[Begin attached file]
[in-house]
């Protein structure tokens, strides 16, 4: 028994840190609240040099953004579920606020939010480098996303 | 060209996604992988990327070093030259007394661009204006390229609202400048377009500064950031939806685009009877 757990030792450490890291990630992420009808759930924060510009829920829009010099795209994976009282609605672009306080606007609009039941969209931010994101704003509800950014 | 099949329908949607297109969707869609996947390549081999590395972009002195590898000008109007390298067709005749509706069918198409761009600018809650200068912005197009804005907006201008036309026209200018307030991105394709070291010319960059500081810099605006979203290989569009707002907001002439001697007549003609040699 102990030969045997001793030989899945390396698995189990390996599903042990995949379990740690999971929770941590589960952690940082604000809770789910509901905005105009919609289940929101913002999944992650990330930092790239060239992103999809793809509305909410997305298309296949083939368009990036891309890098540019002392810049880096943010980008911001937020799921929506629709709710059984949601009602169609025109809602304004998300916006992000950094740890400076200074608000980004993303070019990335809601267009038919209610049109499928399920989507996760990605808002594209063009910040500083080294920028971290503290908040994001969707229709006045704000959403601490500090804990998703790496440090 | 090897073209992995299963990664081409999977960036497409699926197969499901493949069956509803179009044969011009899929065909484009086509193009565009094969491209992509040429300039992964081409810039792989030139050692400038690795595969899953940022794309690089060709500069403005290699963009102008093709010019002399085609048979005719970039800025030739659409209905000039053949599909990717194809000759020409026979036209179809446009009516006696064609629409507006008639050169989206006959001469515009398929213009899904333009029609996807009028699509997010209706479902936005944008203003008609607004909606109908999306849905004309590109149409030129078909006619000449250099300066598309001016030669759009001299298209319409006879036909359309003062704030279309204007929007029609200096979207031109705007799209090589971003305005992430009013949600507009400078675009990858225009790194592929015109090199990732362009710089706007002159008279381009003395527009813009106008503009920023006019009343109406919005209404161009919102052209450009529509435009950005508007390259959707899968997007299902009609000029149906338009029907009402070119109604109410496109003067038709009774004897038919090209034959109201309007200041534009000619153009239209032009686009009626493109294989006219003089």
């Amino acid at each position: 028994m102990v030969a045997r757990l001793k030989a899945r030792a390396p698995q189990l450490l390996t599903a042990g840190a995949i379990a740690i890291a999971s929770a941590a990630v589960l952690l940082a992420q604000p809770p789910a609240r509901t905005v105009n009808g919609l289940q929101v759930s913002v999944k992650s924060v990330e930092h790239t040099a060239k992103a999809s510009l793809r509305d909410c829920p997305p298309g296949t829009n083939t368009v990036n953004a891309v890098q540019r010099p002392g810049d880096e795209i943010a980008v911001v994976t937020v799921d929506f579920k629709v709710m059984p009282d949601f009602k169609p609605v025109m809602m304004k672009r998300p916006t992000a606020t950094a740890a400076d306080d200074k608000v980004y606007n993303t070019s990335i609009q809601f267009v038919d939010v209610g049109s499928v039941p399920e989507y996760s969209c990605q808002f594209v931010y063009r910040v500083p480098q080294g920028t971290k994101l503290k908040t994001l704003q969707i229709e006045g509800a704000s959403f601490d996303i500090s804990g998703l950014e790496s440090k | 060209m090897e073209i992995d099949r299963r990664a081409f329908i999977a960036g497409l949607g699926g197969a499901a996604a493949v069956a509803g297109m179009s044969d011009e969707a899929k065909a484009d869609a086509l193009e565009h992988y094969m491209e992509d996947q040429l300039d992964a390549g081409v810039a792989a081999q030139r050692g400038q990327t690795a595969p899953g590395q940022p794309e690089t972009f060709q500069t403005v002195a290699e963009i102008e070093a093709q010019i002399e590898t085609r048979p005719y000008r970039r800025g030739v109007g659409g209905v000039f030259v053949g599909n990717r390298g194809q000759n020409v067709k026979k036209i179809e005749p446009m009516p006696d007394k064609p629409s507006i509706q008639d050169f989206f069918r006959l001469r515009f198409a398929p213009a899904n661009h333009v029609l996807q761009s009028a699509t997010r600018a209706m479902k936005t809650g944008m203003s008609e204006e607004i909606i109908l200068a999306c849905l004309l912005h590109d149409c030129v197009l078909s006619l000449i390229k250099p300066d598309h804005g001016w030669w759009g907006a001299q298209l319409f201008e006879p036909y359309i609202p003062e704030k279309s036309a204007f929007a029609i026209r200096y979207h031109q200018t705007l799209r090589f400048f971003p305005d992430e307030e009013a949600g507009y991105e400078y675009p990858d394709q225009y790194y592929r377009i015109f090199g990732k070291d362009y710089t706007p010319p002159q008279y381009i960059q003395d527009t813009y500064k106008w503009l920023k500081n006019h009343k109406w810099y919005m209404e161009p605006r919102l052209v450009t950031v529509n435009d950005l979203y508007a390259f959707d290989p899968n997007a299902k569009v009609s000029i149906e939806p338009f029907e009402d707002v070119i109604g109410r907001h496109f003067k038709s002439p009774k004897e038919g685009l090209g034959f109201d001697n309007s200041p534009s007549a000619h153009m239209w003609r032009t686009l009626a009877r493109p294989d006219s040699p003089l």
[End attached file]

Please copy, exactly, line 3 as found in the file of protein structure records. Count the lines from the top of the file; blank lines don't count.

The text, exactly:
């Amino acid at each position: 028994m102990v030969a045997r757990l001793k030989a899945r030792a390396p698995q189990l450490l390996t599903a042990g840190a995949i379990a740690i890291a999971s929770a941590a990630v589960l952690l940082a992420q604000p809770p789910a609240r509901t905005v105009n009808g919609l289940q929101v759930s913002v999944k992650s924060v990330e930092h790239t040099a060239k992103a999809s510009l793809r509305d909410c829920p997305p298309g296949t829009n083939t368009v990036n953004a891309v890098q540019r010099p002392g810049d880096e795209i943010a980008v911001v994976t937020v799921d929506f579920k629709v709710m059984p009282d949601f009602k169609p609605v025109m809602m304004k672009r998300p916006t992000a606020t950094a740890a400076d306080d200074k608000v980004y606007n993303t070019s990335i609009q809601f267009v038919d939010v209610g049109s499928v039941p399920e989507y996760s969209c990605q808002f594209v931010y063009r910040v500083p480098q080294g920028t971290k994101l503290k908040t994001l704003q969707i229709e006045g509800a704000s959403f601490d996303i500090s804990g998703l950014e790496s440090k | 060209m090897e073209i992995d099949r299963r990664a081409f329908i999977a960036g497409l949607g699926g197969a499901a996604a493949v069956a509803g297109m179009s044969d011009e969707a899929k065909a484009d869609a086509l193009e565009h992988y094969m491209e992509d996947q040429l300039d992964a390549g081409v810039a792989a081999q030139r050692g400038q990327t690795a595969p899953g590395q940022p794309e690089t972009f060709q500069t403005v002195a290699e963009i102008e070093a093709q010019i002399e590898t085609r048979p005719y000008r970039r800025g030739v109007g659409g209905v000039f030259v053949g599909n990717r390298g194809q000759n020409v067709k026979k036209i179809e005749p446009m009516p006696d007394k064609p629409s507006i509706q008639d050169f989206f069918r006959l001469r515009f198409a398929p213009a899904n661009h333009v029609l996807q761009s009028a699509t997010r600018a209706m479902k936005t809650g944008m203003s008609e204006e607004i909606i109908l200068a999306c849905l004309l912005h590109d149409c030129v197009l078909s006619l000449i390229k250099p300066d598309h804005g001016w030669w759009g907006a001299q298209l319409f201008e006879p036909y359309i609202p003062e704030k279309s036309a204007f929007a029609i026209r200096y979207h031109q200018t705007l799209r090589f400048f971003p305005d992430e307030e009013a949600g507009y991105e400078y675009p990858d394709q225009y790194y592929r377009i015109f090199g990732k070291d362009y710089t706007p010319p002159q008279y381009i960059q003395d527009t813009y500064k106008w503009l920023k500081n006019h009343k109406w810099y919005m209404e161009p605006r919102l052209v450009t950031v529509n435009d950005l979203y508007a390259f959707d290989p899968n997007a299902k569009v009609s000029i149906e939806p338009f029907e009402d707002v070119i109604g109410r907001h496109f003067k038709s002439p009774k004897e038919g685009l090209g034959f109201d001697n309007s200041p534009s007549a000619h153009m239209w003609r032009t686009l009626a009877r493109p294989d006219s040699p003089l």